This one is easy, returns the first item in the list or nil if the array is empty.

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irb(main):032:0* favorite_books = ["Eloquent Ruby", "Design Patterns in Ruby", "Growing Rails Applications in Practice"]
=> ["Eloquent Ruby", "Design Patterns in Ruby", "Growing Rails Applications in Practice"]
irb(main):034:0> favorite_books.first
=> "Eloquent Ruby"

And by the way, “Eloquent Ruby by Russ Olsen” is the bestest book ever about ruby and you should run now and get it.

flatten

flatten → new_ary
flatten(level) → new_ary

I’ve used this one before… let’s try it out:

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irb(main):035:0> ruby_books = ["Eloquent Ruby", "Design Patterns in Ruby", "Growing Rails Applications in Practice"]
=> ["Eloquent Ruby", "Design Patterns in Ruby", "Growing Rails Applications in Practice"]

irb(main):036:0> clojure_books = ["Clojure for the Brave and True", "Clojure Cookbook", "Clojure Applied", "Living Clojure"]
=> ["Clojure for the Brave and True", "Clojure Cookbook", "Clojure Applied", "Living Clojure"]

There are my two arrays containing the names of my favorite books

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irb(main):037:0> favorite_books = [ruby_books, clojure_books]
=> [["Eloquent Ruby", "Design Patterns in Ruby", "Growing Rails Applications in Practice"], ["Clojure for the Brave and True", "Clojure Cookbook", "Clojure Applied", "Living Clojure"]]

Combining both lists into one array results in an array containing two arrays..

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irb(main):038:0> favorite_books.flatten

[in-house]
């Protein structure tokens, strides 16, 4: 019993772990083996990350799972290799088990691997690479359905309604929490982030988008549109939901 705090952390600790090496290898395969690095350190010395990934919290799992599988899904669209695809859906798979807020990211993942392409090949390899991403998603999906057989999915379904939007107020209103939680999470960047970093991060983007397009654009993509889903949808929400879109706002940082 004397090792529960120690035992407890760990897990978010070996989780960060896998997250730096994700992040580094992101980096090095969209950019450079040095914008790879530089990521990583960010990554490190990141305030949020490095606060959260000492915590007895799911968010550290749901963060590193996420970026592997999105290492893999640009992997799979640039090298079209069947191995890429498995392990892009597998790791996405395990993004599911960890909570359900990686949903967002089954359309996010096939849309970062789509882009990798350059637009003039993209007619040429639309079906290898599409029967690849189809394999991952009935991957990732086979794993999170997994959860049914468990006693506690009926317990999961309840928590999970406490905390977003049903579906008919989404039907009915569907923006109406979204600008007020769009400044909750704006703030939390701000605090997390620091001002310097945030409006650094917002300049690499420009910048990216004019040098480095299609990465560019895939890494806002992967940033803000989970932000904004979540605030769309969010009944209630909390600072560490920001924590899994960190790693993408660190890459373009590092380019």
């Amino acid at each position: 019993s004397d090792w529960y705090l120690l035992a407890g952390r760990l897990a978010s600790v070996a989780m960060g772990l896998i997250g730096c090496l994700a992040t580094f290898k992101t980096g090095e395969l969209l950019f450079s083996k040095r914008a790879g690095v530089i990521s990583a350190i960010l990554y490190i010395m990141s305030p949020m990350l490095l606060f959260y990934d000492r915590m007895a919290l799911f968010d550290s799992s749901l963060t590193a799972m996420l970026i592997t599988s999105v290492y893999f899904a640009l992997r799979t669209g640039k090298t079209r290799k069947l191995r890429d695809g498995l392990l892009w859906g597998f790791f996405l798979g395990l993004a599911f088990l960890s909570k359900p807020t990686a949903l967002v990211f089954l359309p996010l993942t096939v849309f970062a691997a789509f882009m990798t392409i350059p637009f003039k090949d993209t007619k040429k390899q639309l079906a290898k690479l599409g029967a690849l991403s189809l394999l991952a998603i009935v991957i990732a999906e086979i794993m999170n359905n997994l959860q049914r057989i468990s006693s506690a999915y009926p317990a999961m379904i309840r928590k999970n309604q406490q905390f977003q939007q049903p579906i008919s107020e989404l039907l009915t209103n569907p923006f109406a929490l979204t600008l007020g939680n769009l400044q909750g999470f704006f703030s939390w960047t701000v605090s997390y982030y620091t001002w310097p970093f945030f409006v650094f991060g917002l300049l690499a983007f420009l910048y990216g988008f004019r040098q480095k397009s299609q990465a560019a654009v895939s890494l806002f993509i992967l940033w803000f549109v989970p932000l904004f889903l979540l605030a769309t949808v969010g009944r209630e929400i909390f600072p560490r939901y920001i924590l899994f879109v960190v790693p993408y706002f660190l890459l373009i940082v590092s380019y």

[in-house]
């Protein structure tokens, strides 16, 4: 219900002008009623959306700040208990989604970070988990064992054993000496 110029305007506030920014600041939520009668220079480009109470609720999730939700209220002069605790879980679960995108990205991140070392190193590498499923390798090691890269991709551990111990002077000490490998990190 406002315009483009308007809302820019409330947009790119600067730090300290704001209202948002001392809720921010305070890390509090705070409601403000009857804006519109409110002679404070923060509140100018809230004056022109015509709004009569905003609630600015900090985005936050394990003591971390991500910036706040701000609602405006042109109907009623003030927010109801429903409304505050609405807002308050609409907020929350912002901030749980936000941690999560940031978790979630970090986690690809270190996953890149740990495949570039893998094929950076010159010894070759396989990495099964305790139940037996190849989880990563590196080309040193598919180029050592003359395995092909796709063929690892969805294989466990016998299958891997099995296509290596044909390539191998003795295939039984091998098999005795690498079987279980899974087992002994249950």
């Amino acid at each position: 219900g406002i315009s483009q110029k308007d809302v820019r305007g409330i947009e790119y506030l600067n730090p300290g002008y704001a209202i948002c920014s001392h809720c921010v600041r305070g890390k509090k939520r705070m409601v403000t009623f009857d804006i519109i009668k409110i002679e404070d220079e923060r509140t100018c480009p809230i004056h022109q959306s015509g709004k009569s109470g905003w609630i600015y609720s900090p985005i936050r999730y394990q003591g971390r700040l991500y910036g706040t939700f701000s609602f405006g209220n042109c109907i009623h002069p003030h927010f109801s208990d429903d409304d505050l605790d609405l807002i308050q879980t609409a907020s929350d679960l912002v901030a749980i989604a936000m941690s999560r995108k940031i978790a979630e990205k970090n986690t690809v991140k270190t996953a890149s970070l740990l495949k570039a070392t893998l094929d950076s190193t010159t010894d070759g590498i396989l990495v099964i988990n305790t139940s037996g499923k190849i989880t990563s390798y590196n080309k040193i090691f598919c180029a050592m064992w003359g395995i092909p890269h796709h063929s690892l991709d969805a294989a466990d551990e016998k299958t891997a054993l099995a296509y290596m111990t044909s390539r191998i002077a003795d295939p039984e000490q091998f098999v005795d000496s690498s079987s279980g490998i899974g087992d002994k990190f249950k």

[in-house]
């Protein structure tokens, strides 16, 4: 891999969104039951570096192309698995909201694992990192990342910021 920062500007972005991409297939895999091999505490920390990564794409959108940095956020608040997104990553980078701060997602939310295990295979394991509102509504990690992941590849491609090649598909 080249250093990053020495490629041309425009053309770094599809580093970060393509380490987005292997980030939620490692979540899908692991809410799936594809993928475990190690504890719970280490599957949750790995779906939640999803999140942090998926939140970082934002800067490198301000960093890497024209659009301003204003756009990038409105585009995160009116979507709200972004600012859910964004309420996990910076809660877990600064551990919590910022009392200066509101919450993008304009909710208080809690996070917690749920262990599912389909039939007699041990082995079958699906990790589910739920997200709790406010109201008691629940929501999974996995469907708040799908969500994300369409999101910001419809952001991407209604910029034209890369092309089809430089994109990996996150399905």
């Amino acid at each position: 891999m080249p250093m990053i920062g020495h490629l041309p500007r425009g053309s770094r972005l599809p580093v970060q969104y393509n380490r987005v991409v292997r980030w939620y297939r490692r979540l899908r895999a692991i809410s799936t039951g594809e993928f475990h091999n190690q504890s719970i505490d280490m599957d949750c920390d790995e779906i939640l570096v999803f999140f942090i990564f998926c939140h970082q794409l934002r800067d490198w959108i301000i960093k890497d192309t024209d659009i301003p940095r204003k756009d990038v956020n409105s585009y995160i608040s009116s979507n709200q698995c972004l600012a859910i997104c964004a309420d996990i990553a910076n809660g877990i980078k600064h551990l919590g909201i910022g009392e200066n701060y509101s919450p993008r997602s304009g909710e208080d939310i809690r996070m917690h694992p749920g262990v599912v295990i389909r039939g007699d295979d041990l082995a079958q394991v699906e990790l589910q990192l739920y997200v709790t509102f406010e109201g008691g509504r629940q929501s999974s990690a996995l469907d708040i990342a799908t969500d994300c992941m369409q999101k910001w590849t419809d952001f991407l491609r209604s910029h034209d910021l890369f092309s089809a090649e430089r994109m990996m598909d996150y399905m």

=> ["Eloquent Ruby", "Design Patterns in Ruby", "Growing Rails Applications in Practice", "Clojure for the Brave and True", "Clojure Cookbook", "Clojure Applied", "Living Clojure"]

irb(main):039:0> favorite_books
=> [["Eloquent Ruby", "Design Patterns in Ruby", "Growing Rails Applications in Practice"], ["Clojure for the Brave and True", "Clojure Cookbook", "Clojure Applied", "Living Clojure"]]

You can see that flatten combines the two arrays and squashes into one array but doesn’t change the actual array. The favorite_books array is still a combination.

However… I did not know about the parameter of level

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irb(main):040:0> one = [1, 2, 3, ['a', 'b']]
=> [1, 2, 3, ["a", "b"]]

irb(main):041:0> two = [5, 6, 7, ['c','d']]
=> [5, 6, 7, ["c", "d"]]

irb(main):042:0> both = [one, two]
=> [[1, 2, 3, ["a", "b"]], [5, 6, 7, ["c", "d"]]]

irb(main):043:0> both.flatten(1)
=> [1, 2, 3, ["a", "b"], 5, 6, 7, ["c", "d"]]

Level allows you to indicate how deep to flatten it, that is cool. I did not know that before now!

flatten!

flatten! → ary
flatten!(level) → ary or nil

Now this, as with all ! (bang) methods, it changes the object instead of only returning the results.

Well, I did learn a few things writing this up and I hope you did too! It really is amazing to find out what you did not know :) Hopefully these tidbits will come in handy in future array manipulations :) :)

Next post on arrays will continue with our journey though arrays and start with Frozen.